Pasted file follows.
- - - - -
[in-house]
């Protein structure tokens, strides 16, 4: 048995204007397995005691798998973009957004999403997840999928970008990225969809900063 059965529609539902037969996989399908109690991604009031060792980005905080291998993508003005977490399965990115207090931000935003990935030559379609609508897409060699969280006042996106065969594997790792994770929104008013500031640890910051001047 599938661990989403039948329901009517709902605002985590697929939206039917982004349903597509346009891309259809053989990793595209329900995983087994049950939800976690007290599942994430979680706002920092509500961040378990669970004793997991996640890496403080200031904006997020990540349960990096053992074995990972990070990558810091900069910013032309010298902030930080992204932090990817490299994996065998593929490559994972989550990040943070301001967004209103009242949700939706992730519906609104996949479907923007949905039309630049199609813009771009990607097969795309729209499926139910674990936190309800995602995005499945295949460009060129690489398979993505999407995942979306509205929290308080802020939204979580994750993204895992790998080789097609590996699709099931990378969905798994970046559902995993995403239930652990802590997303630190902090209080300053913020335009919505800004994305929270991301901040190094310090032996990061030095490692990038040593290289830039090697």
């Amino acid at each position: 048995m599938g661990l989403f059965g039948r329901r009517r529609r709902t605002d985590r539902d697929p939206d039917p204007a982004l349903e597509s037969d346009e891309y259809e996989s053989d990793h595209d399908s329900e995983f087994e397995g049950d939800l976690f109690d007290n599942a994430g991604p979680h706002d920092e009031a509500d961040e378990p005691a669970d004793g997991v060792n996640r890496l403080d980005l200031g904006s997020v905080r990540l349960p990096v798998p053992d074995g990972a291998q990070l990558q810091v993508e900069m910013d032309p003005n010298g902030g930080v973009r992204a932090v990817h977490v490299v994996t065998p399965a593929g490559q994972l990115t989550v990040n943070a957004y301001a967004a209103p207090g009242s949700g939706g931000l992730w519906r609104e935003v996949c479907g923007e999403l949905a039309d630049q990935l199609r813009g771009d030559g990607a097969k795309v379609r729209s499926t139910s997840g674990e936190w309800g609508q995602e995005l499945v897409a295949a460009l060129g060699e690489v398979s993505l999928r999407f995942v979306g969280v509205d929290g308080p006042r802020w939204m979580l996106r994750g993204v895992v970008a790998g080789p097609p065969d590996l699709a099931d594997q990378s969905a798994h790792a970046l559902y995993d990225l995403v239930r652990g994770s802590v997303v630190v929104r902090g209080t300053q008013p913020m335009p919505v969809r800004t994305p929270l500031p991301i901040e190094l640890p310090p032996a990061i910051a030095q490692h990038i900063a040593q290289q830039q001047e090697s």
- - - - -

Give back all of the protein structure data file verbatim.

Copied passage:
[in-house]
């Protein structure tokens, strides 16, 4: 048995204007397995005691798998973009957004999403997840999928970008990225969809900063 059965529609539902037969996989399908109690991604009031060792980005905080291998993508003005977490399965990115207090931000935003990935030559379609609508897409060699969280006042996106065969594997790792994770929104008013500031640890910051001047 599938661990989403039948329901009517709902605002985590697929939206039917982004349903597509346009891309259809053989990793595209329900995983087994049950939800976690007290599942994430979680706002920092509500961040378990669970004793997991996640890496403080200031904006997020990540349960990096053992074995990972990070990558810091900069910013032309010298902030930080992204932090990817490299994996065998593929490559994972989550990040943070301001967004209103009242949700939706992730519906609104996949479907923007949905039309630049199609813009771009990607097969795309729209499926139910674990936190309800995602995005499945295949460009060129690489398979993505999407995942979306509205929290308080802020939204979580994750993204895992790998080789097609590996699709099931990378969905798994970046559902995993995403239930652990802590997303630190902090209080300053913020335009919505800004994305929270991301901040190094310090032996990061030095490692990038040593290289830039090697």
């Amino acid at each position: 048995m599938g661990l989403f059965g039948r329901r009517r529609r709902t605002d985590r539902d697929p939206d039917p204007a982004l349903e597509s037969d346009e891309y259809e996989s053989d990793h595209d399908s329900e995983f087994e397995g049950d939800l976690f109690d007290n599942a994430g991604p979680h706002d920092e009031a509500d961040e378990p005691a669970d004793g997991v060792n996640r890496l403080d980005l200031g904006s997020v905080r990540l349960p990096v798998p053992d074995g990972a291998q990070l990558q810091v993508e900069m910013d032309p003005n010298g902030g930080v973009r992204a932090v990817h977490v490299v994996t065998p399965a593929g490559q994972l990115t989550v990040n943070a957004y301001a967004a209103p207090g009242s949700g939706g931000l992730w519906r609104e935003v996949c479907g923007e999403l949905a039309d630049q990935l199609r813009g771009d030559g990607a097969k795309v379609r729209s499926t139910s997840g674990e936190w309800g609508q995602e995005l499945v897409a295949a460009l060129g060699e690489v398979s993505l999928r999407f995942v979306g969280v509205d929290g308080p006042r802020w939204m979580l996106r994750g993204v895992v970008a790998g080789p097609p065969d590996l699709a099931d594997q990378s969905a798994h790792a970046l559902y995993d990225l995403v239930r652990g994770s802590v997303v630190v929104r902090g209080t300053q008013p913020m335009p919505v969809r800004t994305p929270l500031p991301i901040e190094l640890p310090p032996a990061i910051a030095q490692h990038i900063a040593q290289q830039q001047e090697s």